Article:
Elko County's 1st Medical Pot Dispensary Could Be on Its Way

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Pre-rolled joints sold at Denver marijuana dispensary recalled over contamination concerns

DENVER — A large chain of marijuana dispensaries in the Denver area is voluntarily recalling medical and retail marijuana products over contamination concerns.

Pre-rolled joints recently purchased from Lightshade Dispensaries were found to contain potentially unsafe levels of yeast and mold, according to a release from the Denver Department of Public Health and Environment.

The agency said it opened an investigation after receiving a complaint of illness potentially associated with the pre-rolled joints.

Inhaling high levels of mold could lead to short and long-term health issues, the release warns.

All medical and retail marijuana pre-rolls sold from the following Lightshade Labs locations prior to February 16, are subject to the recall.  

330 S. Drayton St., Denver, CO  80247 (402-00405/402R-00106) 3950 Holly St., Denver, CO  80207 (402-00603/402R-00073) 1126 S. Sheridan Blvd., Denver, CO  80232 (402-00970/402R-00360) 11975 E. 40th Ave., Denver, CO  80239 (402R-00396) 745 E. 6th Ave., Denver, CO  80203 (402R-00479)

Health officials say the recalled joints should be disposed of or returned to Lightshade. For more information about the recall, contact Lightshade Labs at [email protected]

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Trial begins for man charged in pot dispensary robbery

Peter Ferrera laid his cheek on the witness stand and pointed his fingers, arranged in the shape of a gun, at the base of his skull, showing jurors how he was held at gunpoint during an armed robbery in 2013 at his medical marijuana production facility in Santa Fe.

Ferrera was the first witness to testify Tuesday in a state District Court jury trial for Reyes Barela, a Rio Rancho man accused of 12 felony counts, including robbery, aggravated burglary, aggravated assault with a deadly weapon, kidnapping, false imprisonment, vehicle theft and tampering with evidence.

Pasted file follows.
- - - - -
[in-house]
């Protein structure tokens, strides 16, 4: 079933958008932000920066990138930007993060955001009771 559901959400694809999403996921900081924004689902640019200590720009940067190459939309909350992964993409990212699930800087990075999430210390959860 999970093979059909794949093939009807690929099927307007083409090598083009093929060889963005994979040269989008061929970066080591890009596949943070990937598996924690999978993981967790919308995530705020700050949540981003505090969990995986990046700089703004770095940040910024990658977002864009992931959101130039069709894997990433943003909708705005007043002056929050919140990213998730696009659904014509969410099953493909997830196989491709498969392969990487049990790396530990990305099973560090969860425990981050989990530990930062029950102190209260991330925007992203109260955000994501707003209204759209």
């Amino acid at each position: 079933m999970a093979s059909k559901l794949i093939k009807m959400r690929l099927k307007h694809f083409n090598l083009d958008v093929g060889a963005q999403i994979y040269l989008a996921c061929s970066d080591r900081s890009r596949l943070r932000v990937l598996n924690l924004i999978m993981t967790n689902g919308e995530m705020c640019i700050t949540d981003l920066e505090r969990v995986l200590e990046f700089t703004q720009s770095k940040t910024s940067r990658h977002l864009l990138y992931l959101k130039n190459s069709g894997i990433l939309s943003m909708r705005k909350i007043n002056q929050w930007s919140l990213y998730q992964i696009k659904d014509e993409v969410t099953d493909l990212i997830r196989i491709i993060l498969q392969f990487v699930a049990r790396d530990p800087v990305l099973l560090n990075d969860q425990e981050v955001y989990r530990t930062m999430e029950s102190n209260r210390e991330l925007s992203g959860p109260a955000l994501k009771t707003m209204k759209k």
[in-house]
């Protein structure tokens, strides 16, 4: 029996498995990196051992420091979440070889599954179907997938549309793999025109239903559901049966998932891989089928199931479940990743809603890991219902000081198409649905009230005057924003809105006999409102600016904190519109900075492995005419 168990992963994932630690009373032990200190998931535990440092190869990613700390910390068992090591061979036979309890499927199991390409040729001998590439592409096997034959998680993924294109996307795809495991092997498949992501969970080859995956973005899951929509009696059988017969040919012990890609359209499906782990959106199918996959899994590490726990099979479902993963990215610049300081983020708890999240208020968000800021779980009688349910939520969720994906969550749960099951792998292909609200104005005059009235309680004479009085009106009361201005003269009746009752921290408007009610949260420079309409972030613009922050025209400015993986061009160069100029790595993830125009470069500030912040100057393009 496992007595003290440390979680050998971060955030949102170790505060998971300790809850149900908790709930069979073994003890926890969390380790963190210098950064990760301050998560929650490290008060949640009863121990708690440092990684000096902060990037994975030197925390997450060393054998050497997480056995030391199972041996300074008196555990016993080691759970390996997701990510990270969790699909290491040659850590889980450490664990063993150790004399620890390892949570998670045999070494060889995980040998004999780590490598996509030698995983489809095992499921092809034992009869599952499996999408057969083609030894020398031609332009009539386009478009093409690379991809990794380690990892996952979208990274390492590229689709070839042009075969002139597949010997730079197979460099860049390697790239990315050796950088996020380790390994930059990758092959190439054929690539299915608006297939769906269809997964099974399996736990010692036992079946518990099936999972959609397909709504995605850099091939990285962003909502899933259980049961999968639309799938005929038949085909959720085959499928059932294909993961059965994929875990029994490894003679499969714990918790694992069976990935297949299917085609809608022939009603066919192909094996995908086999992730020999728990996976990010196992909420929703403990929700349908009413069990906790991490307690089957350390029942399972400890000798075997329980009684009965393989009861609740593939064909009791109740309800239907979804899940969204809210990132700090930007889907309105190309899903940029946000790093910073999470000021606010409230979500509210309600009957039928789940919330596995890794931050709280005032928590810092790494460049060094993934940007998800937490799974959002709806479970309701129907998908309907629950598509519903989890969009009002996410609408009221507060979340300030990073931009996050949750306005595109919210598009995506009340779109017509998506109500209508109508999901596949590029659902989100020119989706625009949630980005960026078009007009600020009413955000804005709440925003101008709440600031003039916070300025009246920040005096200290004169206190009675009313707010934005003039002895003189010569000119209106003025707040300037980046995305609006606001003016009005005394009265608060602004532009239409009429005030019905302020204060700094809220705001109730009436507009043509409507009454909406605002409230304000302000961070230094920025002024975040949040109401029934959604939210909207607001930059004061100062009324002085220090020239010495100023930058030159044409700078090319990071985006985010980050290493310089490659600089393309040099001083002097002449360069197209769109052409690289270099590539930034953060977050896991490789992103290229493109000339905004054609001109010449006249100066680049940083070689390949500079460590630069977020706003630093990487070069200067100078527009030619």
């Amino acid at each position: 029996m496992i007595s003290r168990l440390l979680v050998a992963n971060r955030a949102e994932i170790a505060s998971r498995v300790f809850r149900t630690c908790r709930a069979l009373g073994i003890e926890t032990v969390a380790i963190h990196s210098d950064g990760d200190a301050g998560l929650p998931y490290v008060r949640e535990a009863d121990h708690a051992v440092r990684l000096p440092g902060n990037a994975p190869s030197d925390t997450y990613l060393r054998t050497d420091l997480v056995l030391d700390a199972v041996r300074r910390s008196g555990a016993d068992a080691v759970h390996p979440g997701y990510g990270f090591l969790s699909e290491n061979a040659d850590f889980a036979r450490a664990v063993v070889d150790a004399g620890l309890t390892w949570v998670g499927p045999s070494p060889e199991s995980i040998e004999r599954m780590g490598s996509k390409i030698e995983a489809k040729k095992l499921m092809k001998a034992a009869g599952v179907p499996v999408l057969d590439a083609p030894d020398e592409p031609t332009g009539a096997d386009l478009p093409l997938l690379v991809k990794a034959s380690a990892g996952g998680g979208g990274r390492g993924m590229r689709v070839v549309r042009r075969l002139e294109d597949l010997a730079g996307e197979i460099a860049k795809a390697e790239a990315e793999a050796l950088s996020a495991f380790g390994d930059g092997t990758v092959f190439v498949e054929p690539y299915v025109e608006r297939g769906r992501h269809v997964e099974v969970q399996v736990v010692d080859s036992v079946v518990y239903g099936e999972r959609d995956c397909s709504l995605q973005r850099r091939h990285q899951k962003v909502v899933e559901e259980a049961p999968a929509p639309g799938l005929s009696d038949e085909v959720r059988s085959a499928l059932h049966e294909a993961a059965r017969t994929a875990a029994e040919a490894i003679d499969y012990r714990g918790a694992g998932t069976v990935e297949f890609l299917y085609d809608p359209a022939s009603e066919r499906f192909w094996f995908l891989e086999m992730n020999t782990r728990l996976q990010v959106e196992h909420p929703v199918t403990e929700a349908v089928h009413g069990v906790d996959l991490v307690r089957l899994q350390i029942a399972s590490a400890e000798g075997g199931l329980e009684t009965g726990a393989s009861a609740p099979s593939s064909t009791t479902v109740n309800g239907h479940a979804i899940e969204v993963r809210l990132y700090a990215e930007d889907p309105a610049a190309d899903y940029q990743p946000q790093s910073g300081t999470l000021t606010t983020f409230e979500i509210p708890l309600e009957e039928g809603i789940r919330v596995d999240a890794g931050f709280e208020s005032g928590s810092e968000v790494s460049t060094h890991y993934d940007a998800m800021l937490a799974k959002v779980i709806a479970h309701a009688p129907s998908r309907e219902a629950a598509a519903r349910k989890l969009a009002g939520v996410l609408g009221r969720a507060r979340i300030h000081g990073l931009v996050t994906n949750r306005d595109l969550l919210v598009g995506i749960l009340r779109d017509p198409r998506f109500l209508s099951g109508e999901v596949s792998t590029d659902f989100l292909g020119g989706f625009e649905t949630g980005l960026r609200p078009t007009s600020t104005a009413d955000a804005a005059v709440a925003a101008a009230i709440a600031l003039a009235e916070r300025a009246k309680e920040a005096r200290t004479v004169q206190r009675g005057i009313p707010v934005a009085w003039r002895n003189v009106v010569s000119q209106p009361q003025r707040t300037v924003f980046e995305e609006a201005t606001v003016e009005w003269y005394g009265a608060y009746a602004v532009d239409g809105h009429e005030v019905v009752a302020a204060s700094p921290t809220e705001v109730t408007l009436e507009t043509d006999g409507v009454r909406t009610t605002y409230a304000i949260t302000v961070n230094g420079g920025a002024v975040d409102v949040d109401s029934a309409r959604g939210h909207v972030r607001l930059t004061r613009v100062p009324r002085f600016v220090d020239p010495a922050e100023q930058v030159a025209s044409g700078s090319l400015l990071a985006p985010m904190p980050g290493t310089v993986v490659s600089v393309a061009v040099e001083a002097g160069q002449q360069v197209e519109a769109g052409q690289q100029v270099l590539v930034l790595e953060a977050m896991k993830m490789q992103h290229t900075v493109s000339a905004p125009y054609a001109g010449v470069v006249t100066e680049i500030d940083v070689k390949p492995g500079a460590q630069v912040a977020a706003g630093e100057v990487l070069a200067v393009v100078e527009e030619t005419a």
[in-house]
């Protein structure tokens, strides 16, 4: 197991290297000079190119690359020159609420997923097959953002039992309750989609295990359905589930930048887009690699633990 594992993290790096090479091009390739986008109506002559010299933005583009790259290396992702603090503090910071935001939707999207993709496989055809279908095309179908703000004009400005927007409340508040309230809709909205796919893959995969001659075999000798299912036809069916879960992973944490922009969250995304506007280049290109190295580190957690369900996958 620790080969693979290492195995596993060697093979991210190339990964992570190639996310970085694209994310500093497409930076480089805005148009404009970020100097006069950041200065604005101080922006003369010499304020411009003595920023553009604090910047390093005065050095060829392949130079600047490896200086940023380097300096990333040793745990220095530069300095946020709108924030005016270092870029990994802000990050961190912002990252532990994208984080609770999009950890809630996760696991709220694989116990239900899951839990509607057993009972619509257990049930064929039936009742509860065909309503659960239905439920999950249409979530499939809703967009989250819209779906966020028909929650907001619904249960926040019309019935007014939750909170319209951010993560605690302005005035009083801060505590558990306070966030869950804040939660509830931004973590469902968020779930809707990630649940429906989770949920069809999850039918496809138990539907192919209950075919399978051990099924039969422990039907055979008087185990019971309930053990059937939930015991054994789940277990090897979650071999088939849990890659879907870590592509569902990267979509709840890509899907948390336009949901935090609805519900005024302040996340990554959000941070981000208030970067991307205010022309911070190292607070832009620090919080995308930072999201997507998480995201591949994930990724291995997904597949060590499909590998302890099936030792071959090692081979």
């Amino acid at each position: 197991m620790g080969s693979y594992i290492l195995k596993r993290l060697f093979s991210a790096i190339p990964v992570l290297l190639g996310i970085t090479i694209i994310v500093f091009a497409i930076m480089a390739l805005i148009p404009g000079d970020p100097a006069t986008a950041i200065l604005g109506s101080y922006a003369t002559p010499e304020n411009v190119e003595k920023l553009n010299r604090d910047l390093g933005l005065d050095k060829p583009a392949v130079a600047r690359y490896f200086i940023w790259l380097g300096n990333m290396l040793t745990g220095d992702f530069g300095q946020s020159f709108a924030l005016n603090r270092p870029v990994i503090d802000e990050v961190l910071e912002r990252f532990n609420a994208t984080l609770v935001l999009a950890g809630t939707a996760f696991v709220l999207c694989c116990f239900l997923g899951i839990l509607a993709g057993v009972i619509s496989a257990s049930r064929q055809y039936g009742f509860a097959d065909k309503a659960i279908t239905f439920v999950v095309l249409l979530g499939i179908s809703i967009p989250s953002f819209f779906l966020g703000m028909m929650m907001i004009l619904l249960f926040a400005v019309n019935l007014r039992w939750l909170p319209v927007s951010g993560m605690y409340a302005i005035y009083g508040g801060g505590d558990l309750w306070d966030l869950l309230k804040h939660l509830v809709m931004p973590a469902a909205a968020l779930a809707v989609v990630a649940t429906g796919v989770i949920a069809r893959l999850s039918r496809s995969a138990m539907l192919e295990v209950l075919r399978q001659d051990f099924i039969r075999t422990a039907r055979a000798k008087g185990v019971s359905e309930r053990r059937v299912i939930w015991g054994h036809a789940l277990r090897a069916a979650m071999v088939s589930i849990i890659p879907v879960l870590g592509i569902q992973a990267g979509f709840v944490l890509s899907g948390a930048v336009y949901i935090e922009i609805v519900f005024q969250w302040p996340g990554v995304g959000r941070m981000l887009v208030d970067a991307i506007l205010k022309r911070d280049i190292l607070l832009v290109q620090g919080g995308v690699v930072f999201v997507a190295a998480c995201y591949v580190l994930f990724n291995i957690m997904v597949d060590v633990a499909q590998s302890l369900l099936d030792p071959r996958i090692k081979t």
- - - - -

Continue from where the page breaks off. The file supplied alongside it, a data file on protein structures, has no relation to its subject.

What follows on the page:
Authorities say Barela, 32, is one of three gunmen who burst into New Mexico Top Organics, held the two owners at gunpoint and stole about $30,000 worth of marijuana before fleeing in one victim’s SUV. But he is the only person to stand trial in the case.

This week’s trial is Barela’s second on the charges.

First Judicial District Judge T. Glenn Ellington declared a mistrial midway through the first trial in October because a Santa Fe police detective had given information on the witness stand about Barela’s criminal history after the judge ruled that any wrongdoing in the Rio Rancho man’s past could not be introduced in court.

Judges routinely prohibit the introduction of a defendant’s criminal history to ensure jurors reach verdicts based on the evidence in the case and not on the defendant’s past.

Barela has been charged in several robbery and burglary cases in recent years, including another case pending in the First District Court, in which he’s charged with four counts of armed robbery and four counts of conspiracy. He also was charged with armed robbery and conspiracy to commit armed robbery in a 2015 case that

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Medical Marijuana Businesses May Find Trouble Ahead

LITTLE ROCK, Ark. – As we wait to hear the decision on the five cultivation centers, high taxes could make it difficult for the new medical marijuana businesses in Arkansas to operate.